On calendars across the Anglican Communion, January 10 is observed as the day of Blessed (or even Saint) William Laud, Archbishop of Canterbury and Martyr. He is pointed to – and quite rightly – as a defender of remaining and proponent of restoring various Catholic practises and beliefs to the life of the Church of England and (had he succeeded) the Church of Scotland as well. Before his judicial murder at the hands of the Long Parliament, he left behind a body of solid theological writing, and is of course one of the foremost of the Caroline Divines. Historians are divided as to how his personal temper and tactics advanced or hindered his and King Charles I‘s attempts to “re-Catholicise” Anglicanism; but no one can doubt his devotion to that cause, as far as it went. Nor, for that matter, can there be any question why the Puritans feared and hated him on that very ground. Telling is the fact that, as attempts to convict him of capital crime in a court of law failed, the Puritan Parliament passed a bill of attainder to execute him.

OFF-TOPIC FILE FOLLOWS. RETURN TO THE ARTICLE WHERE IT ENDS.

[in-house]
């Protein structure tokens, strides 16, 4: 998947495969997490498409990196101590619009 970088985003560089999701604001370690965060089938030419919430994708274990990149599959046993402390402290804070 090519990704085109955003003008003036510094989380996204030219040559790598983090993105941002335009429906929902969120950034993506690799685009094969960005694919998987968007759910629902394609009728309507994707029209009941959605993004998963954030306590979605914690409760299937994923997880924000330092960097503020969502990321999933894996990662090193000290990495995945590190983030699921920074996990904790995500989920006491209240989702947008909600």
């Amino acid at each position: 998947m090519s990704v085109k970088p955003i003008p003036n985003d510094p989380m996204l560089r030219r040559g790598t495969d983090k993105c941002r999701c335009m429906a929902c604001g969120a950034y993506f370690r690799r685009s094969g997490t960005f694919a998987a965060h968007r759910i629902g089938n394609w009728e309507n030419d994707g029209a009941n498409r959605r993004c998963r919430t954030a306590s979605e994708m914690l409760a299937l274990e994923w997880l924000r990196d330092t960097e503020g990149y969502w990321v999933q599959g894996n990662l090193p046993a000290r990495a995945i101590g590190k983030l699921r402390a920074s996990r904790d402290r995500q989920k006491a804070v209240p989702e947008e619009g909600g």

But what are Catholics – especially of the Ordinariate – to make of him? Well, on the one hand, unlike his Royal Master, he was no friend of Rome – as his laughing rejection of the Red Hat reminds us (an offer, let it be remembered, that could not have been made in the first place without the permission of the King). Certainly, he was an opponent of the Queen in Court politics, not least because of her Catholicity. In a very real sense, he and King Charles foreshadow the two types of Anglo-Catholicism symbolised by Percy Dearmer and Lord Halifax. That said, he nevertheless left behind a body of work which – pace its occasional anti-Roman sentiments – is well worth studying. And, of course, he was murdered by the same band who martyred Ss. Alban Roe, Henry Morse, and the other Catholic saints who died during the nominal reign of King Charles at Parliament’s hands – as did the King himself. At the very least, we may mourn Laud as another victim of our common persecutors.